Difference Between Implied Covenant of Good Faith and Fair Dealing and the Fiduciary Duty of Good Faith

Despite both containing the term “good faith,” the concepts of the fiduciary duty of good faith and the implied covenant of good faith and fair dealing are two distinct legal concepts. Nonetheless, many business owners and even attorneys are unaware of the differences between the two concepts that frequently come up in commercial litigation. Before exploring the differences between the two concepts, it is important to have an understanding of what each concept is.

Fiduciary Duty of Good Faith

The duty of good faith is the principle that directors and officers of a company in making all decisions in their capacities as fiduciaries must act with a conscious regard for their responsibilities as fiduciaries. The duty applies equally to members of a limited liability company as well as partners in a partnership. Courts generally acknowledge that the duty of good faith is not capable of an exhaustive definition or reduction to a definitive list of accepted and prohibited actions. Defined simply, the duty requires fiduciaries to have subjectively honest and honorable intentions in all professional actions. Numerous courts have found that the duty of good faith requires controlling shareholders to exercise their powers in good faith and in a way that does not oppress the minority. This subjective aspect of the duty of good faith separates it from the duty of care which is typically determined on an objective basis.

Implied Covenant of Good Faith and Fair Dealing

Under the common law of contracts, the obligation of “good faith and fair dealing” is an implied and inescapable term of every agreement. Per the Restatement (Second) of Contracts, § 201, “Every contract imposes upon each party a duty of good faith and fair dealing in its performance and its enforcement.” The official comments suggest that a complete definition is impossible—the duty “excludes a variety of types of conduct characterized as involving ‘bad faith’ because they violate community standards of decency, fairness or reasonableness,” but “[a] complete catalogue of types of bad faith is impossible.”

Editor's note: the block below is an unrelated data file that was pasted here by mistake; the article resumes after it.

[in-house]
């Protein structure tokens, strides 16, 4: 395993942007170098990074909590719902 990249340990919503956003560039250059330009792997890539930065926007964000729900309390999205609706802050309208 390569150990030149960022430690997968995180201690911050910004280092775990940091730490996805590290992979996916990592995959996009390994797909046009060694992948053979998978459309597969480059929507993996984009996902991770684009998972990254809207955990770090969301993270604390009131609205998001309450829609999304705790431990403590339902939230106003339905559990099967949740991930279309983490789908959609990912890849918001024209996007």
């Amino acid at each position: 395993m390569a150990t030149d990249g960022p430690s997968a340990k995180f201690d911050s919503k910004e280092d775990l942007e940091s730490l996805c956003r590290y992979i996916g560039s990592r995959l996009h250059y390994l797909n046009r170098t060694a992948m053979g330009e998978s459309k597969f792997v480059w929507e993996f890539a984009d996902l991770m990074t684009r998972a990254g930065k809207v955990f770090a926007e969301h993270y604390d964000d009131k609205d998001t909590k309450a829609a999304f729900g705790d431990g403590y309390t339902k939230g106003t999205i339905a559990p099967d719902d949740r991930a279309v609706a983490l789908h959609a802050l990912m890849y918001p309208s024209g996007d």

The implied covenant is a tool of contract interpretation meant to ensure that the parties' reasonable expectations are fulfilled. The implied covenant prevents a party to a contract from violating the “spirit” of the contract, even if the contract does not expressly prohibit the party’s actions. When invoking the implied covenant, courts are guided primarily by the goal of compelling fairness. The implied covenant is by design limited by the written terms of a contract. Courts will not use the implied covenant to contradict or change the written terms of a contract.

Differences between the Two Legal Concepts

Unlike the duty of good faith, the implied covenant of good faith does not create a requirement that a party act in a morally commendable sense. Instead “good faith” in context of the implied covenant refers to a party’s faithfulness to the scope, purpose, and terms of the parties’ contract.